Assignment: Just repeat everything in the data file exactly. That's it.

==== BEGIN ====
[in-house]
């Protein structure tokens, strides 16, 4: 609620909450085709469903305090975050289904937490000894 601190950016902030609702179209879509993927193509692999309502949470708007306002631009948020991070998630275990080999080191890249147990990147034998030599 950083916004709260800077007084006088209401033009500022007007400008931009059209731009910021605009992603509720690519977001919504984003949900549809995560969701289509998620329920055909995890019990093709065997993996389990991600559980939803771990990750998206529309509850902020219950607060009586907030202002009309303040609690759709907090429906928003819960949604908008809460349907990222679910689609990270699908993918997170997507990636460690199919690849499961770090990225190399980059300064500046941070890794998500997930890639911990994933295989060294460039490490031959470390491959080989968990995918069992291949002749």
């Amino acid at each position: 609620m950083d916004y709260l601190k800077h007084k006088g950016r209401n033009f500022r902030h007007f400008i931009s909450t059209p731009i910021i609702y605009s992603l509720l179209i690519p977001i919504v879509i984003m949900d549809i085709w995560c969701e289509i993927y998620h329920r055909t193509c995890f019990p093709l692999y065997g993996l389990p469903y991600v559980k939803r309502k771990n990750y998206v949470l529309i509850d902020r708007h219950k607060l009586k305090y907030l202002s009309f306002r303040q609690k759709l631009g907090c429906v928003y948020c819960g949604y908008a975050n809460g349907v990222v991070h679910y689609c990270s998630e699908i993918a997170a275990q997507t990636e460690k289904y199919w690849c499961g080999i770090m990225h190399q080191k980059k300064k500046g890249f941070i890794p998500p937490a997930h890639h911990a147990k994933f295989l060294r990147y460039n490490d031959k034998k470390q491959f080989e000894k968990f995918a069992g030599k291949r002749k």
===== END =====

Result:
[in-house]
């Protein structure tokens, strides 16, 4: 609620909450085709469903305090975050289904937490000894 601190950016902030609702179209879509993927193509692999309502949470708007306002631009948020991070998630275990080999080191890249147990990147034998030599 950083916004709260800077007084006088209401033009500022007007400008931009059209731009910021605009992603509720690519977001919504984003949900549809995560969701289509998620329920055909995890019990093709065997993996389990991600559980939803771990990750998206529309509850902020219950607060009586907030202002009309303040609690759709907090429906928003819960949604908008809460349907990222679910689609990270699908993918997170997507990636460690199919690849499961770090990225190399980059300064500046941070890794998500997930890639911990994933295989060294460039490490031959470390491959080989968990995918069992291949002749």
């Amino acid at each position: 609620m950083d916004y709260l601190k800077h007084k006088g950016r209401n033009f500022r902030h007007f400008i931009s909450t059209p731009i910021i609702y605009s992603l509720l179209i690519p977001i919504v879509i984003m949900d549809i085709w995560c969701e289509i993927y998620h329920r055909t193509c995890f019990p093709l692999y065997g993996l389990p469903y991600v559980k939803r309502k771990n990750y998206v949470l529309i509850d902020r708007h219950k607060l009586k305090y907030l202002s009309f306002r303040q609690k759709l631009g907090c429906v928003y948020c819960g949604y908008a975050n809460g349907v990222v991070h679910y689609c990270s998630e699908i993918a997170a275990q997507t990636e460690k289904y199919w690849c499961g080999i770090m990225h190399q080191k980059k300064k500046g890249f941070i890794p998500p937490a997930h890639h911990a147990k994933f295989l060294r990147y460039n490490d031959k034998k470390q491959f080989e000894k968990f995918a069992g030599k291949r002749k």